With one bracket spot remaining, the Tournament of Champions East Wild Card rounds were intense for the chefs. In a few of the most impressive battles yet, the chefs appreciate that this Food Network title has to be earned. Which chef moves on to be the eight seed in the East?
Similar to last week’s Wild West battles, the East Wild Card round brought out the best of the chefs. Although Food Network fans appreciated that Tournament of Champions Season 2 was not going to be walk in the park, no one could have predicted the dishes in the first couple of battles. The excitement is building for the main bracket.
The four chefs competing in the East Wild Card rounds are Tiffani Faison, Cliff Crooks, Elizabeth Faulkner and Bobby Marcotte. While all four chefs have culinary competition experience, the reality is that two chefs seemed destined to meet for the final bracket berth.
For the first battle, Tiffani Faison versus Cliff Crooks, this challenge should have been a main heat event. Both chefs are quite creative and want to win. Sometimes the best dishes do not occur in the finale and this example is quite applicable.
Faced with an interesting combination of ingredients from the randomizer, pork chops, peas, French fry press, and Italian dinner, the chefs could have taken this dish in many directions. In a way, the dishes had some rustic qualities while still being quite elevated.
Looking at Chef Tiffani’s dish, she made smart choices, like Chef Nyesha in the previous episode. By using peas in multiple ways as well as using the French fry press creatively earned the judges’ praises. While the pork Milanese had a good visual, the flavor really scored.
For Chef Cliff, he hoped that his agrodolce would provide the sweet and sour boost to earn his dish the victory. While there was good balance, the pork chop on the bone was the real winner.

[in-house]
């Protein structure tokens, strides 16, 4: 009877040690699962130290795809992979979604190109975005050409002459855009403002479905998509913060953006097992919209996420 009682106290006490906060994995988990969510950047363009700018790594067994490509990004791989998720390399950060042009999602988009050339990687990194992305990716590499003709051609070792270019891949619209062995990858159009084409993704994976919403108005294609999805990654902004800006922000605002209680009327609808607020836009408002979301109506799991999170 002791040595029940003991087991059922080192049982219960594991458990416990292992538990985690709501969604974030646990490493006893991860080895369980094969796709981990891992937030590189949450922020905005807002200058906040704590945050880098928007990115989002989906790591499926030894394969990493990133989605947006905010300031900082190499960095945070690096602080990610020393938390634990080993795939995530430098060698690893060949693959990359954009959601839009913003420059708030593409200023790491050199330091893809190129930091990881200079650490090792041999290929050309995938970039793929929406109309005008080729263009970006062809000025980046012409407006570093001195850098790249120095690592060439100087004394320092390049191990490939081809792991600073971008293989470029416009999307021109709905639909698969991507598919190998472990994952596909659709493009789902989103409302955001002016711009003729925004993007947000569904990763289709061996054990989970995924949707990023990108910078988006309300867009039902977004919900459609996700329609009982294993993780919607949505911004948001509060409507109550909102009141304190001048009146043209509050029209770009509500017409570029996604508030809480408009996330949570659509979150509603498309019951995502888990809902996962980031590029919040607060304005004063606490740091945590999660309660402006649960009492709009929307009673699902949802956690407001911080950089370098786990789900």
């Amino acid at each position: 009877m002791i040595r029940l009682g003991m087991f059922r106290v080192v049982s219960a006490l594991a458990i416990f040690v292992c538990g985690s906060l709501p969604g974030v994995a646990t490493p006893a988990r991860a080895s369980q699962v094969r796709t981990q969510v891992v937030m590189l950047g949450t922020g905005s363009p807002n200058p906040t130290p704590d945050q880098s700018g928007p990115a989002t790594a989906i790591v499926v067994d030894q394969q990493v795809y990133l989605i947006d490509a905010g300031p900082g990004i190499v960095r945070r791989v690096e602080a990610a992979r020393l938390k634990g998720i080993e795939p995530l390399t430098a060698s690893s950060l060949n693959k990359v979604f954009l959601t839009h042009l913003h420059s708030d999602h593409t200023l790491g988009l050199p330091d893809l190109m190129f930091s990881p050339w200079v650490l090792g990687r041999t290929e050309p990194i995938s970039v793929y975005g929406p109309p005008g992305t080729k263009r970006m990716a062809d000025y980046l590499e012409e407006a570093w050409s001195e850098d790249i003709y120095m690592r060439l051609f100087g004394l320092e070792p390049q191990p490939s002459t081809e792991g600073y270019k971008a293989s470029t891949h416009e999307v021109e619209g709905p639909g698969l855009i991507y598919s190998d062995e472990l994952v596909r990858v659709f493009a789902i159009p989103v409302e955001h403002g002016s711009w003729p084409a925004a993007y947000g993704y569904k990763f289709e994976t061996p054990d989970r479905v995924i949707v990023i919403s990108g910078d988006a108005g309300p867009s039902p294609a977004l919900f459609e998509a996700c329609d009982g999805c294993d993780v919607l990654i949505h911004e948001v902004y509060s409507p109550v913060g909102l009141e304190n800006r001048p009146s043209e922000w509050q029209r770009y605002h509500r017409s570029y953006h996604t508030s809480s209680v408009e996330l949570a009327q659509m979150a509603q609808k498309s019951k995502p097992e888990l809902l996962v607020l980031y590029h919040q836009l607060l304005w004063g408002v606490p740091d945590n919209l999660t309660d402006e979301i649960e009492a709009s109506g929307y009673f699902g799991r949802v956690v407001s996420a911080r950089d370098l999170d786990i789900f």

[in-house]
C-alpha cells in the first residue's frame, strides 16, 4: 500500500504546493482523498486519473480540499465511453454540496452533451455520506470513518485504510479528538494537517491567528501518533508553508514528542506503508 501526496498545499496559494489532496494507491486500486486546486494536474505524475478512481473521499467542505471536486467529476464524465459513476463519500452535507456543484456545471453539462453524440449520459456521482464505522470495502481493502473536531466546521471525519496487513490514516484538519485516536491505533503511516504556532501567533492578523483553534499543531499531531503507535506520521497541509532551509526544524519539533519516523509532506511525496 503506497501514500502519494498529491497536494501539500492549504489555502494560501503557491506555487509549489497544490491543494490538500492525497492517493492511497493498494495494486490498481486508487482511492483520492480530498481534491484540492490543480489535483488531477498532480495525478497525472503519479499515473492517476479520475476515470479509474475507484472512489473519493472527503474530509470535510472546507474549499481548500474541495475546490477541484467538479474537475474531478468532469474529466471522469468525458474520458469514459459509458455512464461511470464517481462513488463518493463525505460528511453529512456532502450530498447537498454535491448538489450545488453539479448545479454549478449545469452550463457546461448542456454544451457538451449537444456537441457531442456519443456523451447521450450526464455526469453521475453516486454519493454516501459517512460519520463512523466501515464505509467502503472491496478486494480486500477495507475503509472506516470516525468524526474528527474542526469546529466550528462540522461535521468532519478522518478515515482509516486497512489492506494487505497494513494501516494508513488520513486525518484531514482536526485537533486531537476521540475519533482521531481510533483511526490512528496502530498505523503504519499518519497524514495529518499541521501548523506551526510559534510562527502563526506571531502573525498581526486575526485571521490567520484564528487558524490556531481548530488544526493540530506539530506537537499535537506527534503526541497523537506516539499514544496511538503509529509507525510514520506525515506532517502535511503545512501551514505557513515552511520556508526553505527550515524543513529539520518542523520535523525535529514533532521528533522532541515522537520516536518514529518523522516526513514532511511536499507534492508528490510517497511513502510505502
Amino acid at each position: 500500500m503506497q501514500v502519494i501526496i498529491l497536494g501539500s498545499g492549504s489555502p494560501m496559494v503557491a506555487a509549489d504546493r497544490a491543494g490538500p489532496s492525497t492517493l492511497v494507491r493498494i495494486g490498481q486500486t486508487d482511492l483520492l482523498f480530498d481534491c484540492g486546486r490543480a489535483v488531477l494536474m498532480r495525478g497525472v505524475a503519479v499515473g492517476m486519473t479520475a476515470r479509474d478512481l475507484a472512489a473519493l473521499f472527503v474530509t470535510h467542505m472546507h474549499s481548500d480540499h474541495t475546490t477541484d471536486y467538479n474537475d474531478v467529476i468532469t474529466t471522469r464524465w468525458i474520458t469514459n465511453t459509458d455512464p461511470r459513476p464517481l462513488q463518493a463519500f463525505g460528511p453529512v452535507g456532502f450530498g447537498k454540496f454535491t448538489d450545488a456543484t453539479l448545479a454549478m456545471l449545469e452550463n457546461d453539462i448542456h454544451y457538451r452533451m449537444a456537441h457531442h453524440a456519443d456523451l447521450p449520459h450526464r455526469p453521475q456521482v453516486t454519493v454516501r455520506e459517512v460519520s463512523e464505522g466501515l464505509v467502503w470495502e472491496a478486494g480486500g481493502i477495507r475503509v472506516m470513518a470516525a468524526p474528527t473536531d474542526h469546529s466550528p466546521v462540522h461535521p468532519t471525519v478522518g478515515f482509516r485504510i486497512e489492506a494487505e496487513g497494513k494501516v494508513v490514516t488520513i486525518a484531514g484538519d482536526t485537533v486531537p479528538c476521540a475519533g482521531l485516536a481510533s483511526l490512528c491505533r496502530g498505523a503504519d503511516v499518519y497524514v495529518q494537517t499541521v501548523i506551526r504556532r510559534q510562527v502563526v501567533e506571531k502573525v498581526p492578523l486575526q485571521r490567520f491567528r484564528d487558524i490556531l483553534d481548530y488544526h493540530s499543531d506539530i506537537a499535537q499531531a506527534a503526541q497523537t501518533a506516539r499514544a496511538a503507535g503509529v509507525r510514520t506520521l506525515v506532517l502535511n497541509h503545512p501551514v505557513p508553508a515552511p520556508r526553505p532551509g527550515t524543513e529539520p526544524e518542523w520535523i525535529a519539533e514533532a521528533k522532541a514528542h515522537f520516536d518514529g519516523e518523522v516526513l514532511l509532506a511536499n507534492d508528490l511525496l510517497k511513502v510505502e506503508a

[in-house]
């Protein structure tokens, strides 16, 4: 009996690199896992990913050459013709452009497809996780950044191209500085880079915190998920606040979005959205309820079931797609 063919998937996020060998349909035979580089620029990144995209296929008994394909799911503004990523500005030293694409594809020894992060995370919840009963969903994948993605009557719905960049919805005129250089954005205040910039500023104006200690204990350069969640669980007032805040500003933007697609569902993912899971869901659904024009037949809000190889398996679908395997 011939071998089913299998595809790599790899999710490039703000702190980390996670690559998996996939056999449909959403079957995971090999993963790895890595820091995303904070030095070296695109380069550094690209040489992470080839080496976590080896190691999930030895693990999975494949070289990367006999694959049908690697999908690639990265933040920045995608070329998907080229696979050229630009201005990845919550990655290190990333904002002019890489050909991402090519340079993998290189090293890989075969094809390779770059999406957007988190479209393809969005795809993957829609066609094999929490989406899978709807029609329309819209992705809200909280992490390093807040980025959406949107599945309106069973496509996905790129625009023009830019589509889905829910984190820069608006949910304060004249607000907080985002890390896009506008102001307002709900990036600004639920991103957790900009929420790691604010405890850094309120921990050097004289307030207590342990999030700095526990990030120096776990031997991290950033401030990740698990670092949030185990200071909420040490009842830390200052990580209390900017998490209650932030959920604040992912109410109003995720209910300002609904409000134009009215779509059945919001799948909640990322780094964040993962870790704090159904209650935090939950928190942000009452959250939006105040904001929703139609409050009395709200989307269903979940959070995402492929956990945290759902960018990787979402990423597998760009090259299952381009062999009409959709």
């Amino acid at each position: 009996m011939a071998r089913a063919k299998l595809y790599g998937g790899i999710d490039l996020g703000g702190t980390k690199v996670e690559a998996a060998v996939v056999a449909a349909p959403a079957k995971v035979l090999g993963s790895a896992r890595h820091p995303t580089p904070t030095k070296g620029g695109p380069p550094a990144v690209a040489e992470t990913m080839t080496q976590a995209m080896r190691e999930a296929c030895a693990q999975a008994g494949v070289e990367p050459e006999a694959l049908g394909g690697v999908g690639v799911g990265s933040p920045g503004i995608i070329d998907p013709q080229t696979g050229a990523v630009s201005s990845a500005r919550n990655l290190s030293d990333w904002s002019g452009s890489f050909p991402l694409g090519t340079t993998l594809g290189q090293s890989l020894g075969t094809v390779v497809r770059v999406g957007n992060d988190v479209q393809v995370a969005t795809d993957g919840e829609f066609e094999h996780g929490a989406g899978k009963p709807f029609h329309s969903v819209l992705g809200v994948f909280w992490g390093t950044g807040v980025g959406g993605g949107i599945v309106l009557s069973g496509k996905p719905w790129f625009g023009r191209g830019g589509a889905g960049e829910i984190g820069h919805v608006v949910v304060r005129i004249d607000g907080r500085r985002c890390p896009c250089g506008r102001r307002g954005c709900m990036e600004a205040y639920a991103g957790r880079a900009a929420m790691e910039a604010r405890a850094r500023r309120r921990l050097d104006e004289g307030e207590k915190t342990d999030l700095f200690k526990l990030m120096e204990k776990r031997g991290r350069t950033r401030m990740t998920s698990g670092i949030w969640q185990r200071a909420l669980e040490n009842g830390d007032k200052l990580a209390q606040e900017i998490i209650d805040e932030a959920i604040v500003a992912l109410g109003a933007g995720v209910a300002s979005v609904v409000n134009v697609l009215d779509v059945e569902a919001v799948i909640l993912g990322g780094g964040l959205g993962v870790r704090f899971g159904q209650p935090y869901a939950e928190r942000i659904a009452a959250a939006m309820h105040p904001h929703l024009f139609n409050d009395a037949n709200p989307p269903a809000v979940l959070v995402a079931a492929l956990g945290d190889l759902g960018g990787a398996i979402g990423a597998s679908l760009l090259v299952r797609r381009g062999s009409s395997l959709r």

With the highest score in Tournament of Champions Season 2, Chef Tiffani beat Chef Cliff with a score of 90 vs 85. To say that this battle was worthy of the main bracket is an understatement.
In the next battle, culinary competition veteran Elizabeth Faulkner took on Bobby Marcotte. Needless to say, these two chef represented different ends of the spectrum. No disrespect to the Triple D chefs of the world, but Elizabeth Faulkner has a different culinary pedigree. The celebrated savory and pastry chef understands food nuances better than most. Although she has come close in previous culinary competitions, like Iron Chef, this season of Tournament of Champions is different.
For the second culinary battle, the randomizer offered Italian sausage, cauliflower, mortar and pestle and steakhouse dinner. With so many flavor combination possibilities, the chefs’ dishes were on two totally different ends of the spectrum.
As Chef Bobby’s plate was presented to the judges the dish was cacophony of ingredients. While a steakhouse dinner is often a robust plate of food, the reality is that this dish was overwhelming. Although the judges referenced that the plate lacked harmony, it was more than the inability to find a fully composed bite. It was culinary confusion.